Health Canada guidance does recommend new users stick to edible products with 2.5 milligrams of THC or less, warning it could take as long as four hours to feel the effects. Still, Capler worries that the federal regulator’s per-package THC limit might have inadvertently sent a message to some users that 10 milligrams is an appropriate single dose.
"But I would say that many of the manufacturers of these products are aware that people want smaller doses than that," she says.
"And so they are going to be producing products that have lower THC levels... the manufacturers want their consumers, their clients, to have a good experience. And if they have higher doses of THC they might not, and then they’ll never use it again."
Papadopoulos says potency regulations seem like a reasonable step to help avert possible harms. But he says harm reduction — strategies that seek to manage and mitigate behaviours such as drug use without necessarily relying on abstinence — also requires public education. Even limiting the amount of THC per package, or per piece, won’t necessarily stop users from taking too much.
"It’s the same with alcohol... you know what a serving should be, but it wouldn’t stop you from over-consuming," he says.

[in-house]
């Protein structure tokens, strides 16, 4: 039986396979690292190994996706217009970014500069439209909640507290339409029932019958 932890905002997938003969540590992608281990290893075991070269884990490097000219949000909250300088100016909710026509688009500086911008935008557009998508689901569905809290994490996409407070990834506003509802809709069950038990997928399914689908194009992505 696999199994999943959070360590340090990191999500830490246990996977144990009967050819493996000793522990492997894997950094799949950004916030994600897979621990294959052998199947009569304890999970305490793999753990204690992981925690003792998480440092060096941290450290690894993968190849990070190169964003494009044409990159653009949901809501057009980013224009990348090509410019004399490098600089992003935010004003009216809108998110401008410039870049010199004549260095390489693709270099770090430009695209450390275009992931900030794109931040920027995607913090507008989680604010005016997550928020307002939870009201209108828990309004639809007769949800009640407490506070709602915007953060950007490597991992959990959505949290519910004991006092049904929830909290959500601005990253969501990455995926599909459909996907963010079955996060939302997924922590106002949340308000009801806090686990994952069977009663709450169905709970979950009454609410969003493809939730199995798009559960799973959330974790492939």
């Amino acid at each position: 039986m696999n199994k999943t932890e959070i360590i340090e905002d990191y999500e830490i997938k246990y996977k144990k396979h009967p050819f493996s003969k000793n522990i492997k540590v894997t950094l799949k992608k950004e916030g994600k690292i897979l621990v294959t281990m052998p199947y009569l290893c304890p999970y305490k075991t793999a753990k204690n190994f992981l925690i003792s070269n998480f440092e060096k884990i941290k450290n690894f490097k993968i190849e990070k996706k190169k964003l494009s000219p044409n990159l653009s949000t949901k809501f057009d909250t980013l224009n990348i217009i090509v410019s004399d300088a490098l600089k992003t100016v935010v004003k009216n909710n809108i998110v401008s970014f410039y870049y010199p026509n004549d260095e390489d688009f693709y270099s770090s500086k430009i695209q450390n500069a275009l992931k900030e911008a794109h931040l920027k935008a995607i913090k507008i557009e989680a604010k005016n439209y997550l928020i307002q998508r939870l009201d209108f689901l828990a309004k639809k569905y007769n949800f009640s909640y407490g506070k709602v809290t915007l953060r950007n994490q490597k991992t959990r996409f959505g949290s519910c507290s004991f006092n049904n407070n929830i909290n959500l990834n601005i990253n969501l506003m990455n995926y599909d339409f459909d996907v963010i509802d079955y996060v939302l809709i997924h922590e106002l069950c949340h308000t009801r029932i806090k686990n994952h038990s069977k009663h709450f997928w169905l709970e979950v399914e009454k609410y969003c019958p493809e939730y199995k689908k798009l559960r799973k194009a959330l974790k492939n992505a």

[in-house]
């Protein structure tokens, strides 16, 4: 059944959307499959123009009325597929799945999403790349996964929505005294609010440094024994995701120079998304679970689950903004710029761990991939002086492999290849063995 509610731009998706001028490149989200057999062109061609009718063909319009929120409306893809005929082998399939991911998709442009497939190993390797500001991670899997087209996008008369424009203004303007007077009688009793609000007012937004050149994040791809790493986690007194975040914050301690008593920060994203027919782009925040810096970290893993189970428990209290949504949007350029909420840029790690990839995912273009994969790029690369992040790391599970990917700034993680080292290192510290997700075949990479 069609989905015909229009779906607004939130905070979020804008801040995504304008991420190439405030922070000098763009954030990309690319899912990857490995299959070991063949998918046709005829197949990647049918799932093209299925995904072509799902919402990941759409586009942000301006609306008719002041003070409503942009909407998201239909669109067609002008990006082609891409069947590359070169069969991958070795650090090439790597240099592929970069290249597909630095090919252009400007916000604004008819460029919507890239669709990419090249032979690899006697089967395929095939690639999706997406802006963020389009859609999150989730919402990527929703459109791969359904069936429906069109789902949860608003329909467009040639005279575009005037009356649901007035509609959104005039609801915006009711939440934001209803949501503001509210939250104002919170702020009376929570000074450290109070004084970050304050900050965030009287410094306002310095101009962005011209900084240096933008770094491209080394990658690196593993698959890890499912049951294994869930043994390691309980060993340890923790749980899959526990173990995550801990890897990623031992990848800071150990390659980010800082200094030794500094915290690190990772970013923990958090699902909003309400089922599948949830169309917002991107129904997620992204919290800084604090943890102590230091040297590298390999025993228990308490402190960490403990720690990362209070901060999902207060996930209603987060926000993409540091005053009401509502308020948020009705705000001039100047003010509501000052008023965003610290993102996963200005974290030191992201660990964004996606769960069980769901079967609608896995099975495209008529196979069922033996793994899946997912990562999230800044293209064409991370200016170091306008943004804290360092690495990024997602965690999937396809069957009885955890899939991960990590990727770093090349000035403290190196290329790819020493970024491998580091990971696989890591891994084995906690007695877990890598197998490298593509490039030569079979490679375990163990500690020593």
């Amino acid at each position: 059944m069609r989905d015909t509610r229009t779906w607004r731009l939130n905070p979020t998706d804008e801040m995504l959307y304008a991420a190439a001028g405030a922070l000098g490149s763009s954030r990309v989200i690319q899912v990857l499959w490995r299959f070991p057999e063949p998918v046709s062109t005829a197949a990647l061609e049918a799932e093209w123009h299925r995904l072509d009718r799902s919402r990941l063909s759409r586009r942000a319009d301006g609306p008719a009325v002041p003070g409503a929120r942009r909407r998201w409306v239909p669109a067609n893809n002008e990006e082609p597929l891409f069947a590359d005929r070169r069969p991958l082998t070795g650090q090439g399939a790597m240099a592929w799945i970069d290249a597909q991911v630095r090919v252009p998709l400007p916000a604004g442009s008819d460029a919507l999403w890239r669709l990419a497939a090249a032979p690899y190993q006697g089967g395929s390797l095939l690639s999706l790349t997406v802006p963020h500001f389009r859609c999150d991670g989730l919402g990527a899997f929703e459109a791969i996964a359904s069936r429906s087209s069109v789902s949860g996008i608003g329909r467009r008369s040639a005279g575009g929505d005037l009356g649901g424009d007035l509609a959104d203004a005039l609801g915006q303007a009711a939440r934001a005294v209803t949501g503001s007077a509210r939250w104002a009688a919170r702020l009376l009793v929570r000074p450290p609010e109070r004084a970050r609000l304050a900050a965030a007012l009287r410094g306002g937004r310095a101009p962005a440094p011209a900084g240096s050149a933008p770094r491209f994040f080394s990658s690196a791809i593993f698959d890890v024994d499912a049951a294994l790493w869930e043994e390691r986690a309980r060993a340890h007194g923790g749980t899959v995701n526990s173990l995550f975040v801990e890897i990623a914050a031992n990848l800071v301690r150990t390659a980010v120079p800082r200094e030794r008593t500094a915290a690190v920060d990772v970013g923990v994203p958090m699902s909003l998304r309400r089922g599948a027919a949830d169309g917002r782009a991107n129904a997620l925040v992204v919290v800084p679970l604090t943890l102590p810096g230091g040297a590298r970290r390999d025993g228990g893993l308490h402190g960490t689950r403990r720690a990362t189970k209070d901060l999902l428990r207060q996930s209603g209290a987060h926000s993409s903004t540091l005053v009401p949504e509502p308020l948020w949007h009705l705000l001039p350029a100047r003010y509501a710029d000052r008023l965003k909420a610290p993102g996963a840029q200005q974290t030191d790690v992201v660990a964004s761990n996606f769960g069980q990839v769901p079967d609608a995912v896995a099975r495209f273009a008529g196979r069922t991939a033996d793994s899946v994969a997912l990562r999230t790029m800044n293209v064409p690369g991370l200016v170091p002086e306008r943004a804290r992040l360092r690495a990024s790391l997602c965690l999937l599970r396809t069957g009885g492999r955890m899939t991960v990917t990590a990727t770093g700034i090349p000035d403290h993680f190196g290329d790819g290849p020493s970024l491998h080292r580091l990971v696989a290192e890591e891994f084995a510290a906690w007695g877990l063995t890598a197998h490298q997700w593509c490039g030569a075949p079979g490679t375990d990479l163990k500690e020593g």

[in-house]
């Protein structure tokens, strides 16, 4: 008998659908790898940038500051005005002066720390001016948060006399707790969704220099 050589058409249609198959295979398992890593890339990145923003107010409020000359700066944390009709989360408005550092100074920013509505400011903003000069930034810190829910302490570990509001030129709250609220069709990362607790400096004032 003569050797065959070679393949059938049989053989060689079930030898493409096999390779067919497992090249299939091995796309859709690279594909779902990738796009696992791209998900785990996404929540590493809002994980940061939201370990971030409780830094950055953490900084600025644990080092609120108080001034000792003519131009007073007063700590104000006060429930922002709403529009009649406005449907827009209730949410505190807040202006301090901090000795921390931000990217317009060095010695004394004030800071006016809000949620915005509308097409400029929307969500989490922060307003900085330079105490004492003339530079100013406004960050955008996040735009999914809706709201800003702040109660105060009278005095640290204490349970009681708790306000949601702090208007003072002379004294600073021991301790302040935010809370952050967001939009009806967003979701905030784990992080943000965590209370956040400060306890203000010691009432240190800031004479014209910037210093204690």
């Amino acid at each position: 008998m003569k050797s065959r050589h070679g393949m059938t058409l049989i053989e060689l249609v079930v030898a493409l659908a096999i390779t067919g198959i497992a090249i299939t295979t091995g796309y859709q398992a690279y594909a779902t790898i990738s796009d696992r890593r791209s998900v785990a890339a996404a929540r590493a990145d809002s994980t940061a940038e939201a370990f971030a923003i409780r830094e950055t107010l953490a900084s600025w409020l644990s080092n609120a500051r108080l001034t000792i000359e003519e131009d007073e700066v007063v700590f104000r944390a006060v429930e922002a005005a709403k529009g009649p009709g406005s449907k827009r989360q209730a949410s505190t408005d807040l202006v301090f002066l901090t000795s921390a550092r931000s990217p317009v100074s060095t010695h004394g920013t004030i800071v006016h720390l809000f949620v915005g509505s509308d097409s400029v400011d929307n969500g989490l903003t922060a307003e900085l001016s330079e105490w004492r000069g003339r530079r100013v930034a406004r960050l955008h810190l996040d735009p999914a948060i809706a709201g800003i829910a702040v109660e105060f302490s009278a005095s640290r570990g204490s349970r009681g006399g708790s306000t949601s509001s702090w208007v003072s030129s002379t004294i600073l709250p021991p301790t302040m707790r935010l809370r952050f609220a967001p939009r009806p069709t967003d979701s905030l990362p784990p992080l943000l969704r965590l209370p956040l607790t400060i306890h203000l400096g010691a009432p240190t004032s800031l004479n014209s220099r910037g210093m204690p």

"So having both the individual knowledge and the regulatory support would hopefully create a web of harm reduction that will make edible cannabis a safer product to use within our communities."
The Liquor, Gaming and Cannabis Authority of Manitoba has been trying to get that harm reduction message across for months, advising Manitobans to choose edibles with lower amounts of THC, to keep them away from kids and pets and to identify cannabis-infused foods to guests to avoid unexpected highs.
Among other provinces, Quebec has taken the most restrictive stance with a regulation requiring that edibles "not be sweets, confectionery, dessert, chocolate or any other product attractive to persons under 21 years of age."